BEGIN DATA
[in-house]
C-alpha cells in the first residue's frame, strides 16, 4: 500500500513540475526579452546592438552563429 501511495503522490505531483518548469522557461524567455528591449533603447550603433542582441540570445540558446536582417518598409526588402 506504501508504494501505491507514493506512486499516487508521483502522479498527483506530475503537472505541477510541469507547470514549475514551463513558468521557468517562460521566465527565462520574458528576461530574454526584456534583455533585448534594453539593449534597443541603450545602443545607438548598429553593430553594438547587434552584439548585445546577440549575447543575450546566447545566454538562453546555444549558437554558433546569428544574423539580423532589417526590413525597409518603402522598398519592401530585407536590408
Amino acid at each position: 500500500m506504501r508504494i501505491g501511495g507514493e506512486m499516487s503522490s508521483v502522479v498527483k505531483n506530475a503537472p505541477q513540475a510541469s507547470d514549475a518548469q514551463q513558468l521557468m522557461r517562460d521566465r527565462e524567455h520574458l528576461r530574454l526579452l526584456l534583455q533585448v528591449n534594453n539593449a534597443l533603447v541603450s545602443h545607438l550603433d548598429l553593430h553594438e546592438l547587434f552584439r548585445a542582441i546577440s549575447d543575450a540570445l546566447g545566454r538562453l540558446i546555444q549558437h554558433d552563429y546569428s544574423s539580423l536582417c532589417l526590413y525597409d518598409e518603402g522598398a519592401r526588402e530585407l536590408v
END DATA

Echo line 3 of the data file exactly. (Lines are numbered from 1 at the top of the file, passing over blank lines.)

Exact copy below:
Amino acid at each position: 500500500m506504501r508504494i501505491g501511495g507514493e506512486m499516487s503522490s508521483v502522479v498527483k505531483n506530475a503537472p505541477q513540475a510541469s507547470d514549475a518548469q514551463q513558468l521557468m522557461r517562460d521566465r527565462e524567455h520574458l528576461r530574454l526579452l526584456l534583455q533585448v528591449n534594453n539593449a534597443l533603447v541603450s545602443h545607438l550603433d548598429l553593430h553594438e546592438l547587434f552584439r548585445a542582441i546577440s549575447d543575450a540570445l546566447g545566454r538562453l540558446i546555444q549558437h554558433d552563429y546569428s544574423s539580423l536582417c532589417l526590413y525597409d518598409e518603402g522598398a519592401r526588402e530585407l536590408v